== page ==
As international markets continue to dramatically outperform those in the United States, money is moving to more exotic regions.
T. Rowe Price garnered attention with its recent unveiling of an Africa & Middle East Fund. Plus, more investment companies are reported to be investing their emerging market funds in so-called "frontier" countries.
Vietnam and Morocco are countries in which some of the newer opportunities lie, noted Senior Analyst Bill Rocco of Morningstar. Fund managers are even exploring opportunities in Botswana, Latvia and Bangledesh.
But apart from T. Rowe Price, not everyone expects to launch retail funds devoted to so-called frontier countries.
"Vanguard does not offer any extremely exotic frontier funds,'" declared spokeswoman Rebecca Cohen. Rather, she said, the Vanguard Emerging Markets Fund is sticking with the well-diversified MSCI Emerging Markets Index as its benchmark, and not even all the countries in that index are in Vanguard's fund.
"Some of those markets only trade a couple of million dollars a day," Cohen explained. "Our funds grow so much. We don't invest in countries where there isn't good capacity or good liquidity." For example, Vanguard excludes Jordan and Morocco from the index.
By contrast, Jordan and Morocco are primary markets of T. Rowe Price's new fund. Although the fund holds some South African commodities, such as platinum, which it can't get exposure to in other countries, the fund actually is looking more aggressively outside that region to the sub-Sahara.
"The objective of this fund is to be flexible, not to be tied to an index," said Joseph Rohm, T. Rowe Price vice president.
Primary markets of the fund, managed by Christopher Alderson, include Bahrain, Egypt, Jordan, Kenya, Lebanon, Morocco, Nigeria, Oman, Qatar, South Africa and the United Arab Emirates. Other potential markets include Algeria, Botswana, Ghana, Kuwait, Mauritius, Namibia, Tunisia and Zimbabwe. The fund excludes Israel, which already is well represented in the company's Emerging Europe & Mediterranean Fund.
The T. Rowe Price fund debuted Sept. 4. Through Oct. 10, it had garnered $25.5 million in assets under management and was up 10.9%. It holds 32 companies, most with market capitalizations of about $1 billion. While Rohm admitted the fund is not for the faint of heart, he said it has the advantage of accessing a number of companies going public in sub-Saharan Africa and the Middle East. Safaricom, a Kenyan mobile telephone operator, for example, is expected to go public before year-end. "It's partly held by Vodafone and the Kenyan government," Rohm said.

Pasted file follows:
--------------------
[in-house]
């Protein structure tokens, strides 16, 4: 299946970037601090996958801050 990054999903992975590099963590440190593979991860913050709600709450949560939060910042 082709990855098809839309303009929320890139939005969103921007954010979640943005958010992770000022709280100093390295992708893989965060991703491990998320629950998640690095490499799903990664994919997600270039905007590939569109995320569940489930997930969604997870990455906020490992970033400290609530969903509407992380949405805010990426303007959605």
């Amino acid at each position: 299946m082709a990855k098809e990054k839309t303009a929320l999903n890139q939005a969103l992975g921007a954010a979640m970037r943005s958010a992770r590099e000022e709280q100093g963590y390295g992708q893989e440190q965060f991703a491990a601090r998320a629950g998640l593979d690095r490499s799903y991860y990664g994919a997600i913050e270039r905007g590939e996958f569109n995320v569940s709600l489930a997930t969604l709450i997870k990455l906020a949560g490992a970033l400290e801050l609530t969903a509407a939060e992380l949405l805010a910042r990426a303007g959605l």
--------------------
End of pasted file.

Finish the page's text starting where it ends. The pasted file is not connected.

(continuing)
While Rohm acknowledged the political risks, he said he met beforehand with the Kenyan minister of finance, who gave both his view on the government thinking around the IPO, as well as the view on the country's year-end election.
He also noted that the fund's markets are not correlated to other stock markets, and in particular, has no U.S. real estate exposure.
T. Rowe Price cites 7% annual growth in the sub-Saharan part of Africa over the last five years, fueled by the boom in commodity prices. Many African countries have had debt canceled by western countries. Significant banking and pension market reform in many states are apt to encourage loan growth. Meanwhile, regions in the fund have the common bond of being very driven by oil and financial services growth. They are not well discovered by investment bankers.
Jeff Tjornehoj, senior research analyst at Lipper, noted that companies investing in Botswana, for example, don't need to incur the expense or risk of keeping an analyst there. "The Botswana Stock Exchange has just 19 domestic companies listed. You can cover them with a desktop application. From that point of view, you only have small reputational risk."
Plus, he said, "there's a set of investors out there who want more refined emerging market exposure. The obvious consequence is if you need to sell a big block of Botswana stocks, there may not be so many buyers out there."
Tjornehoj added that Turkey is growing in popularity. "They're looking to gain entry in to the European Union. It's a bit of a play. Certainly, if they do gain entry, that could be a solid rally." But, he noted, liquidity can dry up quickly and "political situations have a way of unraveling quickly." He also warned that there have been "somewhat recent" attempts to control the flow of capital. "Malaysia comes to mind a few years ago. Those who invested heavily could not retrieve money over time. That has a way of dampening enthusiasm very rapidly for those markets."
Also, Tjornehoj said, if there's a problem, you don't have the fully developed legal structure and judicial structure we take for granted in the developed world.
Of the 115 emerging-market funds tracked by Lipper, ProFunds Ultra Emerging Markets Fund showed the most astounding gains this year, 86.26% total return as of Oct. 9.
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